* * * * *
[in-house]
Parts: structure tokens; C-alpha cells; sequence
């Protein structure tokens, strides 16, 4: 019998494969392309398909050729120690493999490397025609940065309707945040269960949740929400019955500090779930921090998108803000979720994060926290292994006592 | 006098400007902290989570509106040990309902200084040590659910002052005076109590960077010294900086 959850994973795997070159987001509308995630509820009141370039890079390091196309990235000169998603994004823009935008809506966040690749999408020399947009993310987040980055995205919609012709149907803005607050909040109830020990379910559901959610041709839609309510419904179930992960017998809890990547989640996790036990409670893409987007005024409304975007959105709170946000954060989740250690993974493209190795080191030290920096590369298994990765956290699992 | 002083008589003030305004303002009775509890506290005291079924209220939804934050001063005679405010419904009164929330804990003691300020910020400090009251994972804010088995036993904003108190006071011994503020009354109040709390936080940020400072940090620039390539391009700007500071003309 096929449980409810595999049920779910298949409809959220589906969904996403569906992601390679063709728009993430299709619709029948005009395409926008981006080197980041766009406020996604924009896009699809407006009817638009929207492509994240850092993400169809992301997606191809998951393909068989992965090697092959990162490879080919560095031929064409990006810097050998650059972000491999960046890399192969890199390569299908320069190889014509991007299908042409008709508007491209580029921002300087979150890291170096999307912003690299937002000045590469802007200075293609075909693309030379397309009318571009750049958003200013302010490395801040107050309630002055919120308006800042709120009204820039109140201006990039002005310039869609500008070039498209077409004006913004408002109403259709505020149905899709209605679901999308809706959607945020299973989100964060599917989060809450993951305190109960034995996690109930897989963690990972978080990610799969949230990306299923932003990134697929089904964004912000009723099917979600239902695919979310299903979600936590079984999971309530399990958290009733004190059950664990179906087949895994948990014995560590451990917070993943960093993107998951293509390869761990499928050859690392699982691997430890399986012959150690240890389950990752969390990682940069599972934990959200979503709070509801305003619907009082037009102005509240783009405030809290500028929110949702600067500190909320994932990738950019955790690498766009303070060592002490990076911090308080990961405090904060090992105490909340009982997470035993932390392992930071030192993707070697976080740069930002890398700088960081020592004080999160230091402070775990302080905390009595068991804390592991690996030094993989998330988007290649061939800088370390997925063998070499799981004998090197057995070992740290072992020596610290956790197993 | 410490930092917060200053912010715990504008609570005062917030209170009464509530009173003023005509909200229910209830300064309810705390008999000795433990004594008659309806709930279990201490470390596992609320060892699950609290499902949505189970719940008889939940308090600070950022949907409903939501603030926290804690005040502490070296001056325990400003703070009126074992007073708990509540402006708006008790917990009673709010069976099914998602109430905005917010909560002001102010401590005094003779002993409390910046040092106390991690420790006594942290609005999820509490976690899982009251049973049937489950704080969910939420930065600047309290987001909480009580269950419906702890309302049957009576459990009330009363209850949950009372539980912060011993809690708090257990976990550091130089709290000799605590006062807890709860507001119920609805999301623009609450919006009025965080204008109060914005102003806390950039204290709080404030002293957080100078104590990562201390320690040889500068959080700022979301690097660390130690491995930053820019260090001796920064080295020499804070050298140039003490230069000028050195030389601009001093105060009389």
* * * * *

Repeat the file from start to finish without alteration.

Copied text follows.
[in-house]
Parts: structure tokens; C-alpha cells; sequence
């Protein structure tokens, strides 16, 4: 019998494969392309398909050729120690493999490397025609940065309707945040269960949740929400019955500090779930921090998108803000979720994060926290292994006592 | 006098400007902290989570509106040990309902200084040590659910002052005076109590960077010294900086 959850994973795997070159987001509308995630509820009141370039890079390091196309990235000169998603994004823009935008809506966040690749999408020399947009993310987040980055995205919609012709149907803005607050909040109830020990379910559901959610041709839609309510419904179930992960017998809890990547989640996790036990409670893409987007005024409304975007959105709170946000954060989740250690993974493209190795080191030290920096590369298994990765956290699992 | 002083008589003030305004303002009775509890506290005291079924209220939804934050001063005679405010419904009164929330804990003691300020910020400090009251994972804010088995036993904003108190006071011994503020009354109040709390936080940020400072940090620039390539391009700007500071003309 096929449980409810595999049920779910298949409809959220589906969904996403569906992601390679063709728009993430299709619709029948005009395409926008981006080197980041766009406020996604924009896009699809407006009817638009929207492509994240850092993400169809992301997606191809998951393909068989992965090697092959990162490879080919560095031929064409990006810097050998650059972000491999960046890399192969890199390569299908320069190889014509991007299908042409008709508007491209580029921002300087979150890291170096999307912003690299937002000045590469802007200075293609075909693309030379397309009318571009750049958003200013302010490395801040107050309630002055919120308006800042709120009204820039109140201006990039002005310039869609500008070039498209077409004006913004408002109403259709505020149905899709209605679901999308809706959607945020299973989100964060599917989060809450993951305190109960034995996690109930897989963690990972978080990610799969949230990306299923932003990134697929089904964004912000009723099917979600239902695919979310299903979600936590079984999971309530399990958290009733004190059950664990179906087949895994948990014995560590451990917070993943960093993107998951293509390869761990499928050859690392699982691997430890399986012959150690240890389950990752969390990682940069599972934990959200979503709070509801305003619907009082037009102005509240783009405030809290500028929110949702600067500190909320994932990738950019955790690498766009303070060592002490990076911090308080990961405090904060090992105490909340009982997470035993932390392992930071030192993707070697976080740069930002890398700088960081020592004080999160230091402070775990302080905390009595068991804390592991690996030094993989998330988007290649061939800088370390997925063998070499799981004998090197057995070992740290072992020596610290956790197993 | 410490930092917060200053912010715990504008609570005062917030209170009464509530009173003023005509909200229910209830300064309810705390008999000795433990004594008659309806709930279990201490470390596992609320060892699950609290499902949505189970719940008889939940308090600070950022949907409903939501603030926290804690005040502490070296001056325990400003703070009126074992007073708990509540402006708006008790917990009673709010069976099914998602109430905005917010909560002001102010401590005094003779002993409390910046040092106390991690420790006594942290609005999820509490976690899982009251049973049937489950704080969910939420930065600047309290987001909480009580269950419906702890309302049957009576459990009330009363209850949950009372539980912060011993809690708090257990976990550091130089709290000799605590006062807890709860507001119920609805999301623009609450919006009025965080204008109060914005102003806390950039204290709080404030002293957080100078104590990562201390320690040889500068959080700022979301690097660390130690491995930053820019260090001796920064080295020499804070050298140039003490230069000028050195030389601009001093105060009389």